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How can I display a float number = 0.999 as 0.99?

The code below keeps printing out 1.00 ? I thought using setprecision(2) specifies the number of digits after the decimal point?

#include <iostream>
#include <iomanip>

using namespace std;


int main(int argc, char** argv) 
{     
  const float numberToDisplay = 0.999;
  cout << setprecision(2) << fixed << numberToDisplay << endl;

  return 0;
}  
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2  
It's printing two digits after the decimal, as you're requesting. By all normal conventions, 0.999 rounds to 1.00. Why do you want it to be 0.99? –  Russell Borogove Oct 20 '10 at 1:00
    
Because 0.999 is closer to 1.00 than 0.99 –  Loki Astari Oct 20 '10 at 1:00
    
It's just required for me to print 0.99. Is there anyway to print 0.99? –  ShaChris23 Oct 20 '10 at 1:03
1  
These kinds of things make me miss printf –  GWW Oct 20 '10 at 1:23
    
printf will still round –  Mr.Ree Oct 20 '10 at 4:27
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6 Answers 6

up vote 13 down vote accepted

setprecision(2) will round to the nearest two-digit floating point number, in this case 1.0. If you wanted to truncate (i.e. get 0.99) you could always multiply the number by 100 (i.e. 10^[num-digits]), cast to an int, and then divide it back into a float. A little messy but it gets the job done.

const float numberToDisplay = 0.999;
const float numberTruncated = (int)(numberToDisplay * 100) / 100.0;
// float numberTruncated is 0.99
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Right, in effect this removes the third digit after decimal point. –  ShaChris23 Oct 20 '10 at 1:12
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I'd use floorf, as I feel it expresses your intent better than some of the other solutions.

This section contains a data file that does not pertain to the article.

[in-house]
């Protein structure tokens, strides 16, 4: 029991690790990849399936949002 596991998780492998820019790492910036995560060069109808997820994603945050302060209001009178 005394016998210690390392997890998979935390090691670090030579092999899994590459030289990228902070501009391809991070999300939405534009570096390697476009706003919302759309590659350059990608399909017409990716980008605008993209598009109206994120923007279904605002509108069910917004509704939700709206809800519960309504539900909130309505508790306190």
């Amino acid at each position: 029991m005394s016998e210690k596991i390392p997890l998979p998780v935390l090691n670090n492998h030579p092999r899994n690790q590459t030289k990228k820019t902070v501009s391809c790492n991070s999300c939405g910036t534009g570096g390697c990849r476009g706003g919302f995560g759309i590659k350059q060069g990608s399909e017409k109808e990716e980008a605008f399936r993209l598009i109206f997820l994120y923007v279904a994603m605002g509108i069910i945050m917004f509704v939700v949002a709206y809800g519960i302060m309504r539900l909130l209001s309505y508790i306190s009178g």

cout << setprecision(2) << fixed << floorf(numberToDisplay*100)/100 << endl;
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Simple: 0.999 rounded to two decimal places is 1.00.

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Is there something else provided by STL that will just retain 0.99 without rounding up or down? –  ShaChris23 Oct 20 '10 at 1:05
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Okay, just wanted to share a solution that I came up with:

Here's how I solved the problem:

float const number = value / 1000.0f;
QString string     = QString::number(number, 'f', 3);
string.chop(1);

Basically, the algorithm is:

  • Convert the floating point number to be a string retaining 3 digits after decimal points
  • Chop the last character from the string

The flaw with this approach is the chopping and having to specify 3.

I use the same logic for one million and one giga (10^9) as well, and I have to change precision value to be 6 and 9, and chop value to be 4 and 7 respectively.

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Because I dont like this solution, so I'm asking people for advice. –  ShaChris23 Oct 20 '10 at 1:11
1  
Does QString::number round? If so, what if value is 0.9999? If not, why not use 2 as the precision? –  R. Martinho Fernandes Oct 20 '10 at 1:34